Valuing Community Impact

Valuing Community Impact

To value community impact means that research, courses, and service projects begin with recognition of actual existing problems or concerns and are designed with the intention of a making an improvement in specific areas of human need. This concept assumes that community input happens at the forefront of project design for the purpose of co-creating desired outcomes.

Policy, Trends, and Ethics in Real Estate Development

Through experiential learning, students of this course will understand sustainability in the built environment and within a community. They will witness the connection between service and profitability as related to property management that helps eliminate transiency which has proven to be a primary contributor to failing public schools. Teams within the class will be assigned real world deliverable that will assist with the mission of the partnered nonprofit.

Imagining the City

In this first year writing and communication course you will consider how your work at Tech and after Tech may interact with and affect urban communities and the people who live in them. We will begin by examining our own backgrounds--whether you're a life long city dweller or whether you grew up in a rural or suburban area--and how they have shaped our attitudes toward Atlanta and toward cities generally. These backgrounds, we will see, may condition our attitudes toward the development of urban space.

Intro to Social Justice

Gentrification—the economic and cultural “revitalization” of American cities--has been, for better or worse, the defining feature of urban life in the twentyfirst century. As late as the 1990s, the “inner city” was portrayed in journalism and popular culture as a decaying, crime-ridden ghetto; now it is often seen as a booming, culturally vibrant, economically desirable playground for hipsters and creatives—at least those who can afford it. How did this happen? Is it good or bad?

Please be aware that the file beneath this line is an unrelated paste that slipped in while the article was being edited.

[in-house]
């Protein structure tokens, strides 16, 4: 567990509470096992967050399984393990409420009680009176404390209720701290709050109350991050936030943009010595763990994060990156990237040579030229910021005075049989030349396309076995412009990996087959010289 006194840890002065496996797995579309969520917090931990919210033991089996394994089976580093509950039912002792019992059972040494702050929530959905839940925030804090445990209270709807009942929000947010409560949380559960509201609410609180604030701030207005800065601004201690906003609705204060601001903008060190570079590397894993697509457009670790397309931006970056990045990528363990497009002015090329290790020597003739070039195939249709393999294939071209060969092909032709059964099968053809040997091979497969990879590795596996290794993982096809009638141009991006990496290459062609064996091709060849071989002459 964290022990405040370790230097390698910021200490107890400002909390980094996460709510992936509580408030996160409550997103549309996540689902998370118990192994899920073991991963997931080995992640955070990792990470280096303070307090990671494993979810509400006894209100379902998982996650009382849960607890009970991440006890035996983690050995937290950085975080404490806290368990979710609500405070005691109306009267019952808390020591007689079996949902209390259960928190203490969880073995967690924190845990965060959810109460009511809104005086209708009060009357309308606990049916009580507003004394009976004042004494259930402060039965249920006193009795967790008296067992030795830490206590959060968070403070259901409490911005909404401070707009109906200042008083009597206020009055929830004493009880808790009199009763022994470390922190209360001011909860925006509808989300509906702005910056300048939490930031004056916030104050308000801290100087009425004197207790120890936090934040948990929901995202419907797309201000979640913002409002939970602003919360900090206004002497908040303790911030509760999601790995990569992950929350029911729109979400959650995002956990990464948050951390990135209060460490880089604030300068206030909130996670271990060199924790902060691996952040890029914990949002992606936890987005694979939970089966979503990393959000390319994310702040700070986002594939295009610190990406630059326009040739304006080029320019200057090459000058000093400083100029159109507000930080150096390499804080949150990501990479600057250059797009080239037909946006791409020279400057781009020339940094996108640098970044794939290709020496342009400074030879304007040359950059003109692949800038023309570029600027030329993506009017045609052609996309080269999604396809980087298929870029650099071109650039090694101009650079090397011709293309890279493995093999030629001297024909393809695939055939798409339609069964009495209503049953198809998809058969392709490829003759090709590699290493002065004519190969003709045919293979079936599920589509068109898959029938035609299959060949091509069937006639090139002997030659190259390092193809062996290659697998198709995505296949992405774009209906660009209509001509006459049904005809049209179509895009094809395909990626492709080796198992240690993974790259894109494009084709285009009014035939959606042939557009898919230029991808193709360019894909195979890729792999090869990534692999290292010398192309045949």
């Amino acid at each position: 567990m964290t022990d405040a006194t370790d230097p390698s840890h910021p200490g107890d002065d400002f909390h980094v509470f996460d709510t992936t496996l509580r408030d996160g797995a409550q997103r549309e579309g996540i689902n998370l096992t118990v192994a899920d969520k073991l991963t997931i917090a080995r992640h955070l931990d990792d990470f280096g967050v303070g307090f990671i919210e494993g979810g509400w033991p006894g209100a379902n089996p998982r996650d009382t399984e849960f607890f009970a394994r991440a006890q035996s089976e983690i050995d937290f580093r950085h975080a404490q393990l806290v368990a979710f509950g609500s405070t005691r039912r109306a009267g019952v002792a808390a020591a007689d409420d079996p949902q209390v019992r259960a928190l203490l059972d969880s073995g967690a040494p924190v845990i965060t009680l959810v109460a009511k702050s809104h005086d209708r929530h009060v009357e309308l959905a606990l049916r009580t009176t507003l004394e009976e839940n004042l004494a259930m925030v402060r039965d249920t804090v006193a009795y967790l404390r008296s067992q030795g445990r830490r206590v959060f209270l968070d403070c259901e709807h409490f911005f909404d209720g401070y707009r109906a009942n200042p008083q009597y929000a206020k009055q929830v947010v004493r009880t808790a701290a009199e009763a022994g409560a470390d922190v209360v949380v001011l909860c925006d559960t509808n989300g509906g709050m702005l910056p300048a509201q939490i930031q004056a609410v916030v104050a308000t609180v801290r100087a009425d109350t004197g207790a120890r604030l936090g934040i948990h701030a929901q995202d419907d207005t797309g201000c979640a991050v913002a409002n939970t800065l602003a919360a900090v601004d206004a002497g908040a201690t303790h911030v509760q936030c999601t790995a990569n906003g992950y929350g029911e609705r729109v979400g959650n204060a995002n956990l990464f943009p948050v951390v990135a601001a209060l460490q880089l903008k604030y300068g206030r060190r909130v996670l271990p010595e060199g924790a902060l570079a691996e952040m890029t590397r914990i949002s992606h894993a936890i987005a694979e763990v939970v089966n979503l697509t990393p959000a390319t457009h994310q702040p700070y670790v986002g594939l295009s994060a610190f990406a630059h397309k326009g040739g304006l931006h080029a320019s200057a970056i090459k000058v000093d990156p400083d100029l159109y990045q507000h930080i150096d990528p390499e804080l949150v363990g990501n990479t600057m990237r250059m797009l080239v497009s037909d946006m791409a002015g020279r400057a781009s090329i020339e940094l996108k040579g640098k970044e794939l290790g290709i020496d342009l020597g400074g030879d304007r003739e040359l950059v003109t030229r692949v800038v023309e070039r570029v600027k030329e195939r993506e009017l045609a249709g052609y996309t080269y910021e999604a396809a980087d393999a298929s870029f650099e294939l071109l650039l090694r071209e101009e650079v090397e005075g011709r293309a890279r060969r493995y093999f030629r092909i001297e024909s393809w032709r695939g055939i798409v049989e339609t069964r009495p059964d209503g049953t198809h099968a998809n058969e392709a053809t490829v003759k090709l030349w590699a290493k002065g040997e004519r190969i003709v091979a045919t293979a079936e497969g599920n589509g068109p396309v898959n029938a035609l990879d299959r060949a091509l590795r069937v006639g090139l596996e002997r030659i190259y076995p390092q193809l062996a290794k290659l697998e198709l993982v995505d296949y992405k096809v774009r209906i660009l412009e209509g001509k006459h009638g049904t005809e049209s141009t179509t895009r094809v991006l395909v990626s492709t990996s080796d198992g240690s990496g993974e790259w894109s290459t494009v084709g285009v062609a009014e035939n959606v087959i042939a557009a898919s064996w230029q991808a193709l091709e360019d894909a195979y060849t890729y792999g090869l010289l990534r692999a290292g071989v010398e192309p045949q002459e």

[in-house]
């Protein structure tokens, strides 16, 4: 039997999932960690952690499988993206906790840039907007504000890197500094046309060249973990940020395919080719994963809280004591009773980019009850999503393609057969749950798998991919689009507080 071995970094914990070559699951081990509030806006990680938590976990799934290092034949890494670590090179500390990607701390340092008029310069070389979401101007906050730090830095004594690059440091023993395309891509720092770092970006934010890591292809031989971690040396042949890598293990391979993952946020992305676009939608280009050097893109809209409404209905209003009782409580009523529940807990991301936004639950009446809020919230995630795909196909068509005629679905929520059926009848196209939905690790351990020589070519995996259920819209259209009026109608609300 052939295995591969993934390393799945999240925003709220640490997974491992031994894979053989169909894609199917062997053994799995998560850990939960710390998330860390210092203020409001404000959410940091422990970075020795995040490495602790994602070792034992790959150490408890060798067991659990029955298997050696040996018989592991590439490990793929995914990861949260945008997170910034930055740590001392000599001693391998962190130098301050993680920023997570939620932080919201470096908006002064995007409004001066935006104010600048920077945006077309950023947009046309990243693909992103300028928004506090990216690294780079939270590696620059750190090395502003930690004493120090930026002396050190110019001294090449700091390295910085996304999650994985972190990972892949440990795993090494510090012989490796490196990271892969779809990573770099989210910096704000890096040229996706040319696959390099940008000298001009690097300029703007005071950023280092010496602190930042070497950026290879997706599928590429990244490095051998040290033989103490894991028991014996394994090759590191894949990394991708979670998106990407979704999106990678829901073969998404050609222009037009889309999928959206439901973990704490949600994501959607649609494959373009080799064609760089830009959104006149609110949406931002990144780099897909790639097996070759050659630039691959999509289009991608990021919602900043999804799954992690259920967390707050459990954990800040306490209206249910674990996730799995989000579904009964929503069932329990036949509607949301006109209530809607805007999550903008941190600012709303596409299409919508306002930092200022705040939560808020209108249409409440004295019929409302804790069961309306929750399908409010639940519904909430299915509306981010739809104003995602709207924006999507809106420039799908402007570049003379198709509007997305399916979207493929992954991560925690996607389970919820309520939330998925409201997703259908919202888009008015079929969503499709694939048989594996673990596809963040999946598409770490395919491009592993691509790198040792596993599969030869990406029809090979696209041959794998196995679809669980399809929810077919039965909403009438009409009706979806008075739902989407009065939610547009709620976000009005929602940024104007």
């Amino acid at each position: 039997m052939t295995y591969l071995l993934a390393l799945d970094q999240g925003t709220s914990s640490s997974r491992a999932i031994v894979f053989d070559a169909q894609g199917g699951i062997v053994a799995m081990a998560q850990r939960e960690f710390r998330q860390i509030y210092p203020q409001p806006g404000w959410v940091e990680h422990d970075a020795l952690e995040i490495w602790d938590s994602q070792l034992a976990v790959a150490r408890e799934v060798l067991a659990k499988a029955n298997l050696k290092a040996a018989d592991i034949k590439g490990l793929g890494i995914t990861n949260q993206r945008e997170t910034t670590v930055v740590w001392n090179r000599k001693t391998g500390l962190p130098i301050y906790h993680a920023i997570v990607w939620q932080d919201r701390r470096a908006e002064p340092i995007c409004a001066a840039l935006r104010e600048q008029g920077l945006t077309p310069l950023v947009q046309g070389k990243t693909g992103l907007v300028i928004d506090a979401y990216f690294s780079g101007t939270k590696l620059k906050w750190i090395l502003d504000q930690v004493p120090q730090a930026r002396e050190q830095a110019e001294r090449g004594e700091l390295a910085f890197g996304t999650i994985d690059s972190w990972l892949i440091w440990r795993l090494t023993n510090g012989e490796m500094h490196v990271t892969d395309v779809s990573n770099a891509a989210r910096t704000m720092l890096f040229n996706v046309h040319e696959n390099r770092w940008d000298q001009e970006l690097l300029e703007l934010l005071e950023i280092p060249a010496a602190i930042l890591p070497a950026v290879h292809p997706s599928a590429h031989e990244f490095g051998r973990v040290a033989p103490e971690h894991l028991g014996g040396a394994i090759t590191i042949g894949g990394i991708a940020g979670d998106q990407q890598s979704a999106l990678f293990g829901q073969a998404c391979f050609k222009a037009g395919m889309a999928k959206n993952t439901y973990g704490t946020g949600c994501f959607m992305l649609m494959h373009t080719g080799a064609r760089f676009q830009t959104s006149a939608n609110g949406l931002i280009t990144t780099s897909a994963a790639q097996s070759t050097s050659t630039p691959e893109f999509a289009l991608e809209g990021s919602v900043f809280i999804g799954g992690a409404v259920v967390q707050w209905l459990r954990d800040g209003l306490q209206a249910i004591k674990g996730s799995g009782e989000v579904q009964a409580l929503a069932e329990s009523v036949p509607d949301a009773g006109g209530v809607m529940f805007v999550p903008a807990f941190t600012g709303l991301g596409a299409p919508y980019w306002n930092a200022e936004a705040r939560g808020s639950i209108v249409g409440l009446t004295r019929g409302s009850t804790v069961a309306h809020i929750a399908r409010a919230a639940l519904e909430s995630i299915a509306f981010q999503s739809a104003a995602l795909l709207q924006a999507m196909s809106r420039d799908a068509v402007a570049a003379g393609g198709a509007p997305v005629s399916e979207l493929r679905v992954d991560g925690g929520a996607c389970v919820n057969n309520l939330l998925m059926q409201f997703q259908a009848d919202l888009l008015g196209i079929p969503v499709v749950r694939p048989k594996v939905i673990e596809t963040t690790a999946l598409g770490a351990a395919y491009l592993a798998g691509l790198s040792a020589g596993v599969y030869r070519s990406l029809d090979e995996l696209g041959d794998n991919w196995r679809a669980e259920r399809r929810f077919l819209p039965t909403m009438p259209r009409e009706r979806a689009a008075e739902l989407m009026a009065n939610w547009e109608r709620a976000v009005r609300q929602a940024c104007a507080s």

Project Studio: Technology

The Undergraduate Project Studio course offered by the School of Music in Spring 2019 presents the fundamentals of digital signal processing (DSP) as it relates to both physiological signals and musical sound. Students participate in hands-on lab sessions using EEG, ECG, EDA and other body sensors, as well as lecturediscussions of music and writings by composers and researchers who use this data in their work. Students complete weekly lab assignments and reading reflections, in addition developing a design project in small groups.

Technical Communication for Business Majors

After completing the first course module on personal branding, students will turn their attention to climate-related issues. Working in conjunction with several programs and initiatives both on and off campus, students will consider how climate-related issues affect us both as individuals and employees. For the second course module, students will select a Georgia-based company within the industry they hope to enter, or within which they are already working.

Graphic Medicine: Comics and Mental Illness

Students will have the opportunity to share research about mental health issues by creating digital comics that reduce the stigma surrounding mental illness and that educate the Georgia Tech community about mental health resources on campus.

Sustainable Cities Studio

In this course, we partner with Central Atlanta Progress, who recently completed the Downtown Atlanta Master Plan (https://www.atlantadowntown.com/initiatives/master-plan), focusing specifically on the goals outlined in chapter 5 regarding restoration of the urban forest downtown and enhancing green infrastructure. Students will break into disciplinary teams to accomplish two goals: 1. Compile or create evidence to support the planning goals and their outcomes outlined in chapter 5, and 2. Identify opportunities and implementation strategies to enhance green infrastructure downtown.

Principles of Interaction Design

In this course we will study and explore the principles and practices of interaction design. You will be introduced to a number of different techniques and tools for understanding particular interaction design challenges, you will develop scenarios and storyboards, create low-fidelity prototypes, and iterate on those prototypes to create a final design project.

GT 1000 SU2

This GT 1000 course is focused on Equitable & Sustainable Development as part of the Sustainable Communities summer session track.  Student will learn to evaluate how decisions impact the sustainability of communities.

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